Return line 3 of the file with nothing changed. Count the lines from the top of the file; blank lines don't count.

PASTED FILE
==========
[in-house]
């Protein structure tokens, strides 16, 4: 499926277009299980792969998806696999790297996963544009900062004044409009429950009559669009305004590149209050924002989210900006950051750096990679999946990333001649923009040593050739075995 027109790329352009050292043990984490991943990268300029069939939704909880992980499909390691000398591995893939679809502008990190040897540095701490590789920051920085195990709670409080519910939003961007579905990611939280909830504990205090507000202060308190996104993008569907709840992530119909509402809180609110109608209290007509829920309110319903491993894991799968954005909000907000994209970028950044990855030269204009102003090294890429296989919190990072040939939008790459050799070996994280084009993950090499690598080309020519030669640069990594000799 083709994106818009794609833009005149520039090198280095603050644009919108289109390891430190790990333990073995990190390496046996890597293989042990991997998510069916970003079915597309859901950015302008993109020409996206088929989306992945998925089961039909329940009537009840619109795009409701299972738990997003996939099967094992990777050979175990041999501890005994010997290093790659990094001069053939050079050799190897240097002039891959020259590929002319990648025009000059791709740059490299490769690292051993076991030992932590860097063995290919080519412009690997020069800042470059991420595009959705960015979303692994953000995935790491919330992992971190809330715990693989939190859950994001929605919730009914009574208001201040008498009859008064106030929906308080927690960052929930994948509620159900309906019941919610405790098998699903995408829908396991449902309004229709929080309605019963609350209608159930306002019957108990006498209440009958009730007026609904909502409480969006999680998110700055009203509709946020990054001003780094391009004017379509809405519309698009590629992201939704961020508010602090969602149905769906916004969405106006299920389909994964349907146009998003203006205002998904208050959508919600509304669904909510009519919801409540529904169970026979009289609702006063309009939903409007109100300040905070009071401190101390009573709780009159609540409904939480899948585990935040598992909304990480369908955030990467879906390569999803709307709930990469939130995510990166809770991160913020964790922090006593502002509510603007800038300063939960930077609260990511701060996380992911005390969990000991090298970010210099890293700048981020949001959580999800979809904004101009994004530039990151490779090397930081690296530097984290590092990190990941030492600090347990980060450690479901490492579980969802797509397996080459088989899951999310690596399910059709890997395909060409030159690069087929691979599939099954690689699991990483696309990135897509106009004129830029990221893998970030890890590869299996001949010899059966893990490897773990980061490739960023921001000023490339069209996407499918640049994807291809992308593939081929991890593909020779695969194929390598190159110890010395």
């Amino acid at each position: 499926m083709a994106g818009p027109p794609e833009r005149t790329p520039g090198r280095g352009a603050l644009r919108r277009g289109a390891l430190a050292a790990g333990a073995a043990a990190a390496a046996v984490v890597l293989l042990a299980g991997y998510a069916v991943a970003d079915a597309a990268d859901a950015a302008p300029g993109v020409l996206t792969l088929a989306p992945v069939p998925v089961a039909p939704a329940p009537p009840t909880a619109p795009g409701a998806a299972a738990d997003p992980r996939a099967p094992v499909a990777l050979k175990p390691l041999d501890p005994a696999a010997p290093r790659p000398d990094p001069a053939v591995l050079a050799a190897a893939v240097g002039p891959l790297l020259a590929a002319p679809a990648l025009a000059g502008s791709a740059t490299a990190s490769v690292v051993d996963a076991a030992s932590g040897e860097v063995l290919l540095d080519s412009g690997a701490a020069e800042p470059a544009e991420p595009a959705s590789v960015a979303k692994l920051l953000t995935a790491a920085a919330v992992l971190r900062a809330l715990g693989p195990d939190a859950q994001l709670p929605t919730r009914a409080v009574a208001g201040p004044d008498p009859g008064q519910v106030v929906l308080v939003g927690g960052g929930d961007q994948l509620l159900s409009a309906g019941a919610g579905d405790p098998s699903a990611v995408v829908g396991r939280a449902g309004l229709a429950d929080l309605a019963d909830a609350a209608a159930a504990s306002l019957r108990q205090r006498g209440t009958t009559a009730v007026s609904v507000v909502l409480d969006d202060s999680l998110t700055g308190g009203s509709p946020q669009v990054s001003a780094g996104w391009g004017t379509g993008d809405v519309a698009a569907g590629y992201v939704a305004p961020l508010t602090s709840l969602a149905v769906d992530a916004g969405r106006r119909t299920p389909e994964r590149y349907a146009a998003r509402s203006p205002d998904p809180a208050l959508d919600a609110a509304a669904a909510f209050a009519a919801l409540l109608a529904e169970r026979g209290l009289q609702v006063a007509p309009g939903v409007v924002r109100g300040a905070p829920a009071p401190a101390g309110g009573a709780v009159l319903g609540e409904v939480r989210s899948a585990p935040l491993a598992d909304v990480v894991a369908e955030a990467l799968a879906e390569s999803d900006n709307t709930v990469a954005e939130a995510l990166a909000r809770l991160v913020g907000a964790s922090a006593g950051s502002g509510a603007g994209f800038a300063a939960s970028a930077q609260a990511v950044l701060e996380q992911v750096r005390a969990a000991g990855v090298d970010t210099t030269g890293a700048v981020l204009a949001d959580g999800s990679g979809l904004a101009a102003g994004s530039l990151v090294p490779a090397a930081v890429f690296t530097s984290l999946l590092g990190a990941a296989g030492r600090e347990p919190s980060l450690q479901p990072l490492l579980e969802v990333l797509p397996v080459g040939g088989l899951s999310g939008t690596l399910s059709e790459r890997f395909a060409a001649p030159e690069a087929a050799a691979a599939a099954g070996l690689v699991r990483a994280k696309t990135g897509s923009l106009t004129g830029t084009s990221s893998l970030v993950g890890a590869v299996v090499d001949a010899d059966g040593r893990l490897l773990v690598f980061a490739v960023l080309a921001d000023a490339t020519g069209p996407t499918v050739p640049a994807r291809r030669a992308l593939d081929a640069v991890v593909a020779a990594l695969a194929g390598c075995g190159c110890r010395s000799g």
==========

């Amino acid at each position: 499926m083709a994106g818009p027109p794609e833009r005149t790329p520039g090198r280095g352009a603050l644009r919108r277009g289109a390891l430190a050292a790990g333990a073995a043990a990190a390496a046996v984490v890597l293989l042990a299980g991997y998510a069916v991943a970003d079915a597309a990268d859901a950015a302008p300029g993109v020409l996206t792969l088929a989306p992945v069939p998925v089961a039909p939704a329940p009537p009840t909880a619109p795009g409701a998806a299972a738990d997003p992980r996939a099967p094992v499909a990777l050979k175990p390691l041999d501890p005994a696999a010997p290093r790659p000398d990094p001069a053939v591995l050079a050799a190897a893939v240097g002039p891959l790297l020259a590929a002319p679809a990648l025009a000059g502008s791709a740059t490299a990190s490769v690292v051993d996963a076991a030992s932590g040897e860097v063995l290919l540095d080519s412009g690997a701490a020069e800042p470059a544009e991420p595009a959705s590789v960015a979303k692994l920051l953000t995935a790491a920085a919330v992992l971190r900062a809330l715990g693989p195990d939190a859950q994001l709670p929605t919730r009914a409080v009574a208001g201040p004044d008498p009859g008064q519910v106030v929906l308080v939003g927690g960052g929930d961007q994948l509620l159900s409009a309906g019941a919610g579905d405790p098998s699903a990611v995408v829908g396991r939280a449902g309004l229709a429950d929080l309605a019963d909830a609350a209608a159930a504990s306002l019957r108990q205090r006498g209440t009958t009559a009730v007026s609904v507000v909502l409480d969006d202060s999680l998110t700055g308190g009203s509709p946020q669009v990054s001003a780094g996104w391009g004017t379509g993008d809405v519309a698009a569907g590629y992201v939704a305004p961020l508010t602090s709840l969602a149905v769906d992530a916004g969405r106006r119909t299920p389909e994964r590149y349907a146009a998003r509402s203006p205002d998904p809180a208050l959508d919600a609110a509304a669904a909510f209050a009519a919801l409540l109608a529904e169970r026979g209290l009289q609702v006063a007509p309009g939903v409007v924002r109100g300040a905070p829920a009071p401190a101390g309110g009573a709780v009159l319903g609540e409904v939480r989210s899948a585990p935040l491993a598992d909304v990480v894991a369908e955030a990467l799968a879906e390569s999803d900006n709307t709930v990469a954005e939130a995510l990166a909000r809770l991160v913020g907000a964790s922090a006593g950051s502002g509510a603007g994209f800038a300063a939960s970028a930077q609260a990511v950044l701060e996380q992911v750096r005390a969990a000991g990855v090298d970010t210099t030269g890293a700048v981020l204009a949001d959580g999800s990679g979809l904004a101009a102003g994004s530039l990151v090294p490779a090397a930081v890429f690296t530097s984290l999946l590092g990190a990941a296989g030492r600090e347990p919190s980060l450690q479901p990072l490492l579980e969802v990333l797509p397996v080459g040939g088989l899951s999310g939008t690596l399910s059709e790459r890997f395909a060409a001649p030159e690069a087929a050799a691979a599939a099954g070996l690689v699991r990483a994280k696309t990135g897509s923009l106009t004129g830029t084009s990221s893998l970030v993950g890890a590869v299996v090499d001949a010899d059966g040593r893990l490897l773990v690598f980061a490739v960023l080309a921001d000023a490339t020519g069209p996407t499918v050739p640049a994807r291809r030669a992308l593939d081929a640069v991890v593909a020779a990594l695969a194929g390598c075995g190159c110890r010395s000799g």